03. August 2016 · 3 comments · Categories: 2015

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Yawn.  Stretch..I’m back after my three month tour of Europe, Scandinavia and the sub continent.

Following the uniform reveal there’s been mucho chatter regarding the potential for a maize jersey.  @UofM_graphix posted this:

Michigan All Maize Jersey

I saw this and booted but quickly rallied (to type this post).

Legend has it that this has been done before.  No, not in 1964 despite what this oft-reference graphics depicts:

Michigan

Never happened:

Michigan Wolverines 1964

 

So that wasn’t real…but apparently the world did see the Wolverines in an all-maize way back in the day.  According to the book produced by my pals Bruce Madej and Greg Kinney Champions of the Westit was November 10, 1928 when Michigan faced Navy down in Baltimore.  Navy wore their traditional blue so U-M came up with the alternate maize design – and apparently they were not too well received (via the Uniform Timeline):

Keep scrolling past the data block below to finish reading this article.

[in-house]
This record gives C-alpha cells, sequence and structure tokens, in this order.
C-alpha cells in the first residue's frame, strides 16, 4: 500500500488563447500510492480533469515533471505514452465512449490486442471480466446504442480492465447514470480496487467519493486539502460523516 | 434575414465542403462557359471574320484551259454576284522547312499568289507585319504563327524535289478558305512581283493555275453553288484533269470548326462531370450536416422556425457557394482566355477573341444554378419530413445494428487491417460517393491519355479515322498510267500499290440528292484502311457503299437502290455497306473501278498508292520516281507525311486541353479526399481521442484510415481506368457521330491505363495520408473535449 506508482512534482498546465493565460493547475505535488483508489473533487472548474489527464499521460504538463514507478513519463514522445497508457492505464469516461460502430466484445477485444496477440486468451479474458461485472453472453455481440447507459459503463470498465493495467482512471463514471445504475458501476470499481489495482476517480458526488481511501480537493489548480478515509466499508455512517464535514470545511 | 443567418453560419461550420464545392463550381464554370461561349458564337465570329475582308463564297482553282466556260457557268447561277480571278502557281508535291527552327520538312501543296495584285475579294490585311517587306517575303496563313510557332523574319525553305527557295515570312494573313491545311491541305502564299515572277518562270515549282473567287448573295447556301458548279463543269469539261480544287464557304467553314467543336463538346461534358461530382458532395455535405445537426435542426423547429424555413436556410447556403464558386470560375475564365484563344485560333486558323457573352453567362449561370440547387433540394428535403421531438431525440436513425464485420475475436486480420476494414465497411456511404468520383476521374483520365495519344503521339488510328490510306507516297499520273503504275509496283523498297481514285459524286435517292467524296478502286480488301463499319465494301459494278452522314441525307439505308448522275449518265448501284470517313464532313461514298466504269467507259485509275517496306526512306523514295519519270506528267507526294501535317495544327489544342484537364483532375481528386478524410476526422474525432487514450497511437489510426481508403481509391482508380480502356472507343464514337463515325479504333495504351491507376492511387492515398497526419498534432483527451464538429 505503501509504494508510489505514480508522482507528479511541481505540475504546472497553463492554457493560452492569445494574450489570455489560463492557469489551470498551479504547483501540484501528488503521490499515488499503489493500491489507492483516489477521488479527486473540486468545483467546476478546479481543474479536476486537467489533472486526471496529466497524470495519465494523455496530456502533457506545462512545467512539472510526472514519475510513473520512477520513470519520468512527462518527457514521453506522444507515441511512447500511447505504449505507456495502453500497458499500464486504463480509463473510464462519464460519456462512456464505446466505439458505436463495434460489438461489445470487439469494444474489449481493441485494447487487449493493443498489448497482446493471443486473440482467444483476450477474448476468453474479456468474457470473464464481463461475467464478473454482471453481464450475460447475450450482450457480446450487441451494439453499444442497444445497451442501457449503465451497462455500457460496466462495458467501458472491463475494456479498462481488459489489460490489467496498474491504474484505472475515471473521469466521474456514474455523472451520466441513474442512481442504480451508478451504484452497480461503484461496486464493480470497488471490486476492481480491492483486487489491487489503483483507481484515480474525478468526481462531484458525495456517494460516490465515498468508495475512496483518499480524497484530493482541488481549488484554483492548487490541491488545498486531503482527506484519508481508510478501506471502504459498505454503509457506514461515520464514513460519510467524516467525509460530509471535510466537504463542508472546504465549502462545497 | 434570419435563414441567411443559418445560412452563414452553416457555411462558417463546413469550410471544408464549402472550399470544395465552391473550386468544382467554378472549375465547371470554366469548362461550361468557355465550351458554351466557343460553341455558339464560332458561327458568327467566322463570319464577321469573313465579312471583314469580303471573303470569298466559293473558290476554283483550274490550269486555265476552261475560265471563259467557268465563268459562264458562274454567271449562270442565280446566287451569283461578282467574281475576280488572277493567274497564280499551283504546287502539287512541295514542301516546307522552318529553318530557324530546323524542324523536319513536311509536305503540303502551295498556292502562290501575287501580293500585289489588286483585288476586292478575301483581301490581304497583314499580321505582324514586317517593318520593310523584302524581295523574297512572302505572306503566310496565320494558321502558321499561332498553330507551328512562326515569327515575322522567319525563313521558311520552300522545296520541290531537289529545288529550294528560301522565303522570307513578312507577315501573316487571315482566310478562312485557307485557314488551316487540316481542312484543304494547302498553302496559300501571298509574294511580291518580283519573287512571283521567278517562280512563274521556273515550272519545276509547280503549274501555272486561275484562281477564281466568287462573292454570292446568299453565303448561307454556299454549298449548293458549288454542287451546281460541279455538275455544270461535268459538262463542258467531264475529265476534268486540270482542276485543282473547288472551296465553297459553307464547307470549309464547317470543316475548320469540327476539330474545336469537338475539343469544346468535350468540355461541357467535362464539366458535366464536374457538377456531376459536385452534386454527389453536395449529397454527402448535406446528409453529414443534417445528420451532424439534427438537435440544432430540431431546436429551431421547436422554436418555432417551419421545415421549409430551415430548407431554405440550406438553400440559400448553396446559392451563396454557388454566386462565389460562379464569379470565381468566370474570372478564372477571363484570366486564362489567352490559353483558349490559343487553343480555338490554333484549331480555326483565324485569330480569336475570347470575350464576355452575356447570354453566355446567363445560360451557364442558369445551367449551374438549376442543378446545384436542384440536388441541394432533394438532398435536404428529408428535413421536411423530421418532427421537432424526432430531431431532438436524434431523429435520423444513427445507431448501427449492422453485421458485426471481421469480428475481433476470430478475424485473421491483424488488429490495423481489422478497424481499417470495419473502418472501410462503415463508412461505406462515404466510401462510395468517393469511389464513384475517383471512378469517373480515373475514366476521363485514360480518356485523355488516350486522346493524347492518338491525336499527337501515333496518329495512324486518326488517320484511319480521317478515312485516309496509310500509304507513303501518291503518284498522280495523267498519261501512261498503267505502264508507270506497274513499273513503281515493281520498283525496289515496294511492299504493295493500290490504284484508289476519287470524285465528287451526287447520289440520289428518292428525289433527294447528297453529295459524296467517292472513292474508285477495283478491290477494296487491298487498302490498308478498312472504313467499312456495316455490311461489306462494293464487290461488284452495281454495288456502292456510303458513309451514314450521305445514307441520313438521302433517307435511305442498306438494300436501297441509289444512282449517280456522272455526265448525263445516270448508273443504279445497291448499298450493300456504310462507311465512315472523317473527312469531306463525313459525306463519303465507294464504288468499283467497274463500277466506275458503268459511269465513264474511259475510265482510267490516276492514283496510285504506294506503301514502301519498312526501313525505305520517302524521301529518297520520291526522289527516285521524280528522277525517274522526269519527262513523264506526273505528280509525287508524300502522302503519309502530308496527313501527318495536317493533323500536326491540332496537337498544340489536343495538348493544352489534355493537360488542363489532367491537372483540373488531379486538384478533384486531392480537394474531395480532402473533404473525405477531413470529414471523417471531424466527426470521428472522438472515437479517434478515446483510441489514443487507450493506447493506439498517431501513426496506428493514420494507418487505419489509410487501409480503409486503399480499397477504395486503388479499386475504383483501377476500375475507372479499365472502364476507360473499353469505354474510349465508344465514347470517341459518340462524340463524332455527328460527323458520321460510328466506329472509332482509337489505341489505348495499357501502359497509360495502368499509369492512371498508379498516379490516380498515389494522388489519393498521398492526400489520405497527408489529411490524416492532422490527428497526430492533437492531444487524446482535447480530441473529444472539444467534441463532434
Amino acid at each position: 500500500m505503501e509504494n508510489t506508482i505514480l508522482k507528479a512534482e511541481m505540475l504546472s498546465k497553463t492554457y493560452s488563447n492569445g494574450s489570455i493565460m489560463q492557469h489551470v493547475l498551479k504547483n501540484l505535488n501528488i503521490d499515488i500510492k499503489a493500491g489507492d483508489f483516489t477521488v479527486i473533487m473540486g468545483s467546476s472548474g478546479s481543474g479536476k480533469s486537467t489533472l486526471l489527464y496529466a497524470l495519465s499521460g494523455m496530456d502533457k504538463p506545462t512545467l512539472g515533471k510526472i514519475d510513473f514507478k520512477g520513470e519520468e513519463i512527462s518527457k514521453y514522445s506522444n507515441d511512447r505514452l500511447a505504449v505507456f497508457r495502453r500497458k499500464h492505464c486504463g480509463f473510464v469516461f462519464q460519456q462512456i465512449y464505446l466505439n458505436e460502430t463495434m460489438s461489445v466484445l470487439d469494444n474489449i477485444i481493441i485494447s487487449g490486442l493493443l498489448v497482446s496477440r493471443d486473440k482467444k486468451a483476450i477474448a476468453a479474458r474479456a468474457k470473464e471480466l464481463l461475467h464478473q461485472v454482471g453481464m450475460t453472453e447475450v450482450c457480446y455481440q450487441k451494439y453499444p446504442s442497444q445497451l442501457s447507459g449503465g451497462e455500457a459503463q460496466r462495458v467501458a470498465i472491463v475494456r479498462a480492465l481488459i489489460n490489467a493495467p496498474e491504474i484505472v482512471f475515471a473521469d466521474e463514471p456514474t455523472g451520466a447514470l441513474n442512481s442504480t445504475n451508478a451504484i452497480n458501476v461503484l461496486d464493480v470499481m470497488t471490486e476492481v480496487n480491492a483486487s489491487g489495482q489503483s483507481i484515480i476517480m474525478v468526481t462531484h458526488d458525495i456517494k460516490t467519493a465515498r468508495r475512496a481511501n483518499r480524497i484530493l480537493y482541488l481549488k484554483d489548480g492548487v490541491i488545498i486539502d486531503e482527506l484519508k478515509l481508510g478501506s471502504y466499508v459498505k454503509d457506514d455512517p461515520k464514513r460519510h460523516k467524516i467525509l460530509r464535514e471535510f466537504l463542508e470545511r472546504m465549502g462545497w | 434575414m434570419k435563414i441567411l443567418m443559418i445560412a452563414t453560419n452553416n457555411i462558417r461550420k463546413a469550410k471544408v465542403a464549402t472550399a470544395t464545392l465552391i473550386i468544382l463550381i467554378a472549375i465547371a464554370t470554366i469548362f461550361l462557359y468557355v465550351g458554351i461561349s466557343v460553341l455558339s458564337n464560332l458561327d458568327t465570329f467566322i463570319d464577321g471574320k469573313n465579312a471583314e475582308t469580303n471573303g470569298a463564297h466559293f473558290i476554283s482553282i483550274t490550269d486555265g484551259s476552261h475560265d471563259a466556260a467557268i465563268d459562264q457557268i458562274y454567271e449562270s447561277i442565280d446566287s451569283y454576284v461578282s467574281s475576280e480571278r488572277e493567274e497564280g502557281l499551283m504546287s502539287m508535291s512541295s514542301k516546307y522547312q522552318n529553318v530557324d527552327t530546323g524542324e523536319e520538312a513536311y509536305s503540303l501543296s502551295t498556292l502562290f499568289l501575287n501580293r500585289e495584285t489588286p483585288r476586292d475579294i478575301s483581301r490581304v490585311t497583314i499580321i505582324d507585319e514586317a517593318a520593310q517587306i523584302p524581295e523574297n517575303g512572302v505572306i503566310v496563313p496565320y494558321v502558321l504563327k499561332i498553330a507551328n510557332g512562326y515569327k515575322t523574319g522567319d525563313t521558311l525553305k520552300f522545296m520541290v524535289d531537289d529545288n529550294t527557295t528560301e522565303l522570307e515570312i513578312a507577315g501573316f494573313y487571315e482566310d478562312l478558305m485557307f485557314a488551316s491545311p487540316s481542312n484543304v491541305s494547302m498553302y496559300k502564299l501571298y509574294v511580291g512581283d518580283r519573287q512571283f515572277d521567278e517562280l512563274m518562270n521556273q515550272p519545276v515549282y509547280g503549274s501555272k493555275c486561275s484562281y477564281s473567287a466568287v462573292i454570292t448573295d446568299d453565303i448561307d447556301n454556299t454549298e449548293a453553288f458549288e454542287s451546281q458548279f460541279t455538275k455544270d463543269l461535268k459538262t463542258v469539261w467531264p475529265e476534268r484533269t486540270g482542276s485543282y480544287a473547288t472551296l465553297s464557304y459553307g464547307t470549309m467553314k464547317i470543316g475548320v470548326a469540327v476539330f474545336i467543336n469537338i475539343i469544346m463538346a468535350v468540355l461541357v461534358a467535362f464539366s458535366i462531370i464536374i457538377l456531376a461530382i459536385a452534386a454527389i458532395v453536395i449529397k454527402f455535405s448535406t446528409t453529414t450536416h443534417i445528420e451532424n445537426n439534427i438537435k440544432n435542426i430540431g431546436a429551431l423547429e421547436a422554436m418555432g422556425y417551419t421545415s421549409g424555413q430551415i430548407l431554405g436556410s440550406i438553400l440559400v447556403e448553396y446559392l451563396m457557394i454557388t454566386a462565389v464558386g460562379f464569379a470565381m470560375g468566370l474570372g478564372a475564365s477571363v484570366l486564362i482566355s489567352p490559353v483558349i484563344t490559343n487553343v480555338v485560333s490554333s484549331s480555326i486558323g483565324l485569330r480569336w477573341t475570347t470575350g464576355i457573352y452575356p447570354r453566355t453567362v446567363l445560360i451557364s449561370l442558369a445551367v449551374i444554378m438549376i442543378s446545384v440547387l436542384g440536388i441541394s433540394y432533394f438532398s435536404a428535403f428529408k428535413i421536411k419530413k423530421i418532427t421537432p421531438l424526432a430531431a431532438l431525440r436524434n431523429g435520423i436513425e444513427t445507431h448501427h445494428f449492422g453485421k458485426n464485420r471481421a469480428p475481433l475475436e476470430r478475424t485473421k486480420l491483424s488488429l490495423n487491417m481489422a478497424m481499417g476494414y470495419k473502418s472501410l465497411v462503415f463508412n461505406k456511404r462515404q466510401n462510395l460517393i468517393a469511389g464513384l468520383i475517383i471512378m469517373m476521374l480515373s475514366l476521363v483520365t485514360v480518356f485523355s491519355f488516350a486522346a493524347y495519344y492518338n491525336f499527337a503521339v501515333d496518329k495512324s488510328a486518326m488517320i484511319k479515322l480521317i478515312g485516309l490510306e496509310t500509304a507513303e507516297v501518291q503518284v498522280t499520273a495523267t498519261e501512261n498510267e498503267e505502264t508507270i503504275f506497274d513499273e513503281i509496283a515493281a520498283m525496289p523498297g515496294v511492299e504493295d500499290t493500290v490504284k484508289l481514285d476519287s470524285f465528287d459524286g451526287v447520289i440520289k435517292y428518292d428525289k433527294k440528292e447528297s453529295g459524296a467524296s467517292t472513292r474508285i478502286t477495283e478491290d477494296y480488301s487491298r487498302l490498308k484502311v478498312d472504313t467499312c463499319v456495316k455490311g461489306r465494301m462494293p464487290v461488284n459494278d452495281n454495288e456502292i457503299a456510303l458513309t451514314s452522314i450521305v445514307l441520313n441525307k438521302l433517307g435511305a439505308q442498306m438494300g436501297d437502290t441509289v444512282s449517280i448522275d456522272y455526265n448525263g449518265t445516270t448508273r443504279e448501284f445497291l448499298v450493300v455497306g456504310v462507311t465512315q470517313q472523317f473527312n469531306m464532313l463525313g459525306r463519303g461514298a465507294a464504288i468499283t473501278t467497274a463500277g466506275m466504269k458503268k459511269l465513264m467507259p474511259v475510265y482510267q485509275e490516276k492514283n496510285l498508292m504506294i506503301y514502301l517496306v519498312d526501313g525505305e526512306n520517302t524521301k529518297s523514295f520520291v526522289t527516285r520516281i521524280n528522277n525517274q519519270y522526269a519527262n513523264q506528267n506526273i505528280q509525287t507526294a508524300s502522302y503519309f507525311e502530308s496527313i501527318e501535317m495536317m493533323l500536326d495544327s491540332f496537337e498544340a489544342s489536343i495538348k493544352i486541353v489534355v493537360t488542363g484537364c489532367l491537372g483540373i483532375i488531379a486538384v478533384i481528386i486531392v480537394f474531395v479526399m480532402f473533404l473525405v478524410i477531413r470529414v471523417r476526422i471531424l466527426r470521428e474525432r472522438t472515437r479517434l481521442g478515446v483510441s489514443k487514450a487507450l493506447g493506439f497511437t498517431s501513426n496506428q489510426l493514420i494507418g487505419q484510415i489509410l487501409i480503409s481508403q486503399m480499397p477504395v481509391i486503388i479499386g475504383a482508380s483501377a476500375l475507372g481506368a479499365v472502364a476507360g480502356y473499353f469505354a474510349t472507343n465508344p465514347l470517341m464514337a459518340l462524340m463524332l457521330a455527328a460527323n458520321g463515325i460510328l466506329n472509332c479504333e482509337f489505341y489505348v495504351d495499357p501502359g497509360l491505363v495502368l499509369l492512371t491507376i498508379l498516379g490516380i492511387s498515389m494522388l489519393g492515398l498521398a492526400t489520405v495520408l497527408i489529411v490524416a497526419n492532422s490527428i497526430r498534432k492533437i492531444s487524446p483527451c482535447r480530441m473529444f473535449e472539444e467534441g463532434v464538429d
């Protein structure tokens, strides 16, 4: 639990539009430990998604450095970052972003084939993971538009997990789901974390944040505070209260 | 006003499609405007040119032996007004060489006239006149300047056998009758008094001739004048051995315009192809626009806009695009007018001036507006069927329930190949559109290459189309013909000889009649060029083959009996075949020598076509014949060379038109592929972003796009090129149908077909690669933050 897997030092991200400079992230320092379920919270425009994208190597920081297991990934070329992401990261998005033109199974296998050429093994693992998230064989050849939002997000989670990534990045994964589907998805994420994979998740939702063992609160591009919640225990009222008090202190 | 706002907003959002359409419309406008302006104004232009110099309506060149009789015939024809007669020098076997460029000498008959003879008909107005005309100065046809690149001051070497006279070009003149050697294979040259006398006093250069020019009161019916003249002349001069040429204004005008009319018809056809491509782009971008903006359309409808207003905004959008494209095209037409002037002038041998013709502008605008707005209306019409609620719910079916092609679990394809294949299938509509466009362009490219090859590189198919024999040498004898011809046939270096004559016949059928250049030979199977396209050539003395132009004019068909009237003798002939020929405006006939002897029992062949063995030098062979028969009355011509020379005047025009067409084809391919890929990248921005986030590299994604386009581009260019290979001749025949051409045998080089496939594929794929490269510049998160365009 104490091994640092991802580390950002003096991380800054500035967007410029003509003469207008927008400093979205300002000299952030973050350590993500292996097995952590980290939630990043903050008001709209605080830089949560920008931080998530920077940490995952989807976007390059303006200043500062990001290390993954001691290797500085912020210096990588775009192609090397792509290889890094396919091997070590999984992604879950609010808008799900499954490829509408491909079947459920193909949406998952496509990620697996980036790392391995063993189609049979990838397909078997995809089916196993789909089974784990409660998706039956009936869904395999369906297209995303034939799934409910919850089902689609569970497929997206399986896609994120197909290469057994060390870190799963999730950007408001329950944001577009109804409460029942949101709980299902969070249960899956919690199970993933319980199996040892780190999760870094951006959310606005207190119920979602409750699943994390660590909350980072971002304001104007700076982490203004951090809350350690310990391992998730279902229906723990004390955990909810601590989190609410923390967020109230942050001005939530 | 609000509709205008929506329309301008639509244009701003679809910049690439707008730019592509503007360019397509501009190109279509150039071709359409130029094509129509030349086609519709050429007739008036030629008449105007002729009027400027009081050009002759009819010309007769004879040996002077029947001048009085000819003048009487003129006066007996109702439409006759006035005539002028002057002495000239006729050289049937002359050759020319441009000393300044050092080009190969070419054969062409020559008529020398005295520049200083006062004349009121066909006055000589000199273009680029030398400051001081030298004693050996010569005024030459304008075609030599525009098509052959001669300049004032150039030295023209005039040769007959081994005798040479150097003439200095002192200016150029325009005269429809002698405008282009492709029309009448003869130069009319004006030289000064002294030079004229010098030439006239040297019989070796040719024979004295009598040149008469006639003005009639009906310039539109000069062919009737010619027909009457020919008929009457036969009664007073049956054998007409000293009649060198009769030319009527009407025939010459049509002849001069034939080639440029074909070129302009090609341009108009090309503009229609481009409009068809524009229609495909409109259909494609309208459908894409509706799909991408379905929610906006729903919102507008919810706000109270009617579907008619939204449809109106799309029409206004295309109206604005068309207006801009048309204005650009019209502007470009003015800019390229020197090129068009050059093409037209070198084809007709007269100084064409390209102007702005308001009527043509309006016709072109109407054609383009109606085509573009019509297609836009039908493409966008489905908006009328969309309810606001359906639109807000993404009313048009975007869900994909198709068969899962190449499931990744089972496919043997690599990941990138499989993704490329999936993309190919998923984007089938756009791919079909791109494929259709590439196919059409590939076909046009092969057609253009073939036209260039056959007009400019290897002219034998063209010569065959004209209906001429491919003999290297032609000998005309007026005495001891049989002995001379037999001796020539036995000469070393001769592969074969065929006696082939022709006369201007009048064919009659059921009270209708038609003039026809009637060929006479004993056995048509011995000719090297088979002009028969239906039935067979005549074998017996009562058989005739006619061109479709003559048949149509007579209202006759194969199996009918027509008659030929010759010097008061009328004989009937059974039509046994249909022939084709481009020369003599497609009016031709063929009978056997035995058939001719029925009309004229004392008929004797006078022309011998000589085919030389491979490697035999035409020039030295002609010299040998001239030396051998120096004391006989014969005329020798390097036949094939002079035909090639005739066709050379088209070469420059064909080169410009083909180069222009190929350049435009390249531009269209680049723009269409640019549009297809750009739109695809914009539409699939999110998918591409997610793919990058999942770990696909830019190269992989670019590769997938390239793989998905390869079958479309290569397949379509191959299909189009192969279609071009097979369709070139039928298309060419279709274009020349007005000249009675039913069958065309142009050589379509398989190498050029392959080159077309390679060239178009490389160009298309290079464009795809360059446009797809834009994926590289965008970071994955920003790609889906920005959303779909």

Navy Game 1928

While that’s a grainy B&W shot, you can clearly see one squad is wearing a light-colored jersey.  Add that in 1928 they certainly couldn’t produce the range of yellows that you see today, I’m guessing the canary was more of a dull yellow–but yellow nonetheless.  And P.S., the numbers were only on the backs of the jersey until 1930.

Either way – puke.  Don’t do it.  And don’t even try to invert the colors on the helmets!

More to come on the uni reveal.  Note that I won’t update the Uniform Timeline with specifics until we see which gear specifically makes it to the field, meaning starting with the Hawaii opener.

 

3 Comments

  1. Greg:

    Where is the go to spot for the sale/purchase of Michigan memorabilia? If you send me an email, I can give you more details on the why of the question.

  2. I agree. Say NO to a maize jersey! I’m against any 3rd jersey that has nothing to do with our history. I didn’t mind the UTL throwback, but the Bumblebee, Outback Bowl and Jerryworld jerseys were awful.

  3. Did they actually play with those striped hats in 1879?